Where to Draw the Line

Between recent remarks by Ryanair execs and RCCL's move against card mills, the very nature of the travel agent community is being questioned.

By: Kenneth Shapiro

The idiotic remarks of Ryanair executives earlier this month, calling travel agents the industry’s “greatest deadwood” and “costliest parasites,” while meant to chide their rival easyJet, couldn’t have come at a more interesting time for U.S. agents. Royal Caribbean is bathing in praise for taking on card mills, even as it has had to deal with the inevitable blowback from that decision. Joystar and YTB International, two of the three companies accused of being card mills and dropped by RCCL, have mounted their own appeals in the trade press and via online blogs. The question at the heart of the debate: Exactly who are the parasites and driftwood of our industry?

Joystar, in particular, has been very vocal in defending its honor. Just last week a FedEx package with literally hundreds of letters in support of the company was delivered to our offices.

“Even our closest competitors, many of which are very vocal about us at times, have stated we do not fit into this category. To call us anything other than a reputable and loyal partner is an injustice,” said a letter that came with the package.

YTB has also mounted its case, and it has found a sympathetic witness for the defense in Carnival Cruise Line. Vikki Freed, Carnival’s senior vice president of sales and guest services, is taking some heat from agents for writing in support of YTB in her blog. She stated that YTB was responsible for “millions of dollars of cruise revenue” for Carnival and that at a recent YTB conference the agents’ “desire to learn” was evident.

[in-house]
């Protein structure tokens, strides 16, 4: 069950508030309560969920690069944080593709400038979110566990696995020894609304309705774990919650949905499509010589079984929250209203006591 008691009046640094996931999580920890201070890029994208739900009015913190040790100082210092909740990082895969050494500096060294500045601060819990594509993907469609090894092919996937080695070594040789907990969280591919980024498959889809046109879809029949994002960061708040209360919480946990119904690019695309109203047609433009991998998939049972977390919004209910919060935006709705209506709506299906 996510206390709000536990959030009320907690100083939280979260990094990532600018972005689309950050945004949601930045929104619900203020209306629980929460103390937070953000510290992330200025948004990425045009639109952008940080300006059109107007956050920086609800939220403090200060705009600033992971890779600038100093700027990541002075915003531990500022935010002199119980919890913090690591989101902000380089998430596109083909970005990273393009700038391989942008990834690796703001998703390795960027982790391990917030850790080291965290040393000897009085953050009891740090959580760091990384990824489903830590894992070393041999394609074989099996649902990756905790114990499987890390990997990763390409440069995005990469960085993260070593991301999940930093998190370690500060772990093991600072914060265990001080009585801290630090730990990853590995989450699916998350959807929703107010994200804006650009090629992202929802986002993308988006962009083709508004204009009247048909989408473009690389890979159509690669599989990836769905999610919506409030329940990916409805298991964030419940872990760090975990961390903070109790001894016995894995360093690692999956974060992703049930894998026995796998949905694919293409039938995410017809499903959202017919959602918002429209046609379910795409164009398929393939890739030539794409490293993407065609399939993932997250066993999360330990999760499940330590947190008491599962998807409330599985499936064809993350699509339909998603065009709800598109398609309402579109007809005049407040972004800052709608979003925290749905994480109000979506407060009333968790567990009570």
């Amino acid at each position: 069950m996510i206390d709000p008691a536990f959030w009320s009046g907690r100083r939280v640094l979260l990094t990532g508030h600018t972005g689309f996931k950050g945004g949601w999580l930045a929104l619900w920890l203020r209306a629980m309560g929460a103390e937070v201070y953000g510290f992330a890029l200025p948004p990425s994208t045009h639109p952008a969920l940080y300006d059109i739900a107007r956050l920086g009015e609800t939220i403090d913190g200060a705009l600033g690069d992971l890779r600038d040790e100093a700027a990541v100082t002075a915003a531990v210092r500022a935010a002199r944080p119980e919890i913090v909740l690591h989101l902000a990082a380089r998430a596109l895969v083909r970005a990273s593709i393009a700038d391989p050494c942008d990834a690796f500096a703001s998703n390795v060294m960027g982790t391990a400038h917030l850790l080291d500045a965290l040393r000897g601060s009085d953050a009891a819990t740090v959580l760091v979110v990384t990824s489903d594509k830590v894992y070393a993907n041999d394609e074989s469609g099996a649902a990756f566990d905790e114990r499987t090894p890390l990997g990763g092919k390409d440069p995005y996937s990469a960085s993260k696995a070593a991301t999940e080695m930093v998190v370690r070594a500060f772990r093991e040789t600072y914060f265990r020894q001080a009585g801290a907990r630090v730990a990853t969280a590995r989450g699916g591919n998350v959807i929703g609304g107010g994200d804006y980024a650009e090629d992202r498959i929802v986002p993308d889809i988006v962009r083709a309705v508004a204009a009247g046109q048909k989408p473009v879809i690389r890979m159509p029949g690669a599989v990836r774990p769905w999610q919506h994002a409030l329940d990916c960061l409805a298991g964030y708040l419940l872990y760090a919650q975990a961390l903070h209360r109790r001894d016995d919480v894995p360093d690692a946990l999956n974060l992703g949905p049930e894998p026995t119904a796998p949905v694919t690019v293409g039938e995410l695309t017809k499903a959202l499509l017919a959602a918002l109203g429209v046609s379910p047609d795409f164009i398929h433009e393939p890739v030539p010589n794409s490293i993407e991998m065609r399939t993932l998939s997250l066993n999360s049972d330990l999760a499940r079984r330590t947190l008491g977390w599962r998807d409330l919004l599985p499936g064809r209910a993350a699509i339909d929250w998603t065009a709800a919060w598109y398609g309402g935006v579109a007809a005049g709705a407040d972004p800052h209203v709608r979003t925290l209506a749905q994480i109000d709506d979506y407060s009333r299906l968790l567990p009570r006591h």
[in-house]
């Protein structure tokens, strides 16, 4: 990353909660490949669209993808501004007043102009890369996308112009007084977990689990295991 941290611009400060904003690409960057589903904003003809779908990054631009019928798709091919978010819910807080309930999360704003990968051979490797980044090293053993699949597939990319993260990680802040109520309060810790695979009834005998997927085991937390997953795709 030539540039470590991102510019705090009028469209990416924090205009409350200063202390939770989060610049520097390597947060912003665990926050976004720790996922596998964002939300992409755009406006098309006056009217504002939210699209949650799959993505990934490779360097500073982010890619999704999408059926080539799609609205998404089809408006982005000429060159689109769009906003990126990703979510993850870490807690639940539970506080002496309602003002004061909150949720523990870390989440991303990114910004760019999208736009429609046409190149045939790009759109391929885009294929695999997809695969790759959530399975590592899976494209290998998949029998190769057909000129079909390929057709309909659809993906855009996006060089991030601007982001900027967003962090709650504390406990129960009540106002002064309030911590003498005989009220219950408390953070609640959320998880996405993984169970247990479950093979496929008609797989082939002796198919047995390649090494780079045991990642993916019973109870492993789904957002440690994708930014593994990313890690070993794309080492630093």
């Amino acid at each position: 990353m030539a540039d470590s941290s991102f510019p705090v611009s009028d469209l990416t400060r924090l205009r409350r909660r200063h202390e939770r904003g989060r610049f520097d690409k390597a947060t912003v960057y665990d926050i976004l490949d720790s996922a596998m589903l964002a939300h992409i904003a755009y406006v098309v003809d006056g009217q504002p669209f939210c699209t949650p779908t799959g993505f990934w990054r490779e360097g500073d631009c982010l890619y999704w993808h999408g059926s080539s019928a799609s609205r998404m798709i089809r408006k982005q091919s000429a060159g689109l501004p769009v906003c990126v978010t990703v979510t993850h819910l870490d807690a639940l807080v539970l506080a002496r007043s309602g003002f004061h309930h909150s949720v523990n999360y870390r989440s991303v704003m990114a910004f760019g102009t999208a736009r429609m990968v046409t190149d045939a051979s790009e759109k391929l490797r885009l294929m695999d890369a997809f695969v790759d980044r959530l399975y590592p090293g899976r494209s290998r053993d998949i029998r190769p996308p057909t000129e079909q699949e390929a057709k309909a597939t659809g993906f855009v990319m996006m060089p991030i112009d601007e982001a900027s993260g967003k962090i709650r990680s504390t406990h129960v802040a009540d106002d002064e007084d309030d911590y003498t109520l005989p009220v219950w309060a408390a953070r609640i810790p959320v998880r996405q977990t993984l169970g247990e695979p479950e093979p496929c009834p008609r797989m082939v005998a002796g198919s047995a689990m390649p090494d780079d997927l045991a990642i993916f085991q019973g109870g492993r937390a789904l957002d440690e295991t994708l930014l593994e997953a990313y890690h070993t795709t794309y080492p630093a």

Meanwhile, lost in all this is a comment Lisa Bauer, senior vice president of North American sales for RCCL, made in an interview. Bauer, who was one of the main architects of the move against these alleged card mills, said the company is drafting a “guidance paper” that will attempt to better define a card mill, a definition that Bauer expects to be much broader than what some people might “intuitively think.”

One can only hope that by attempting to define problem agencies, the paper will provide needed insight on standards for the agency community as a whole. Such an industry-wide definition will go a long way toward keeping the trust of suppliers and consumers alike. K.S.

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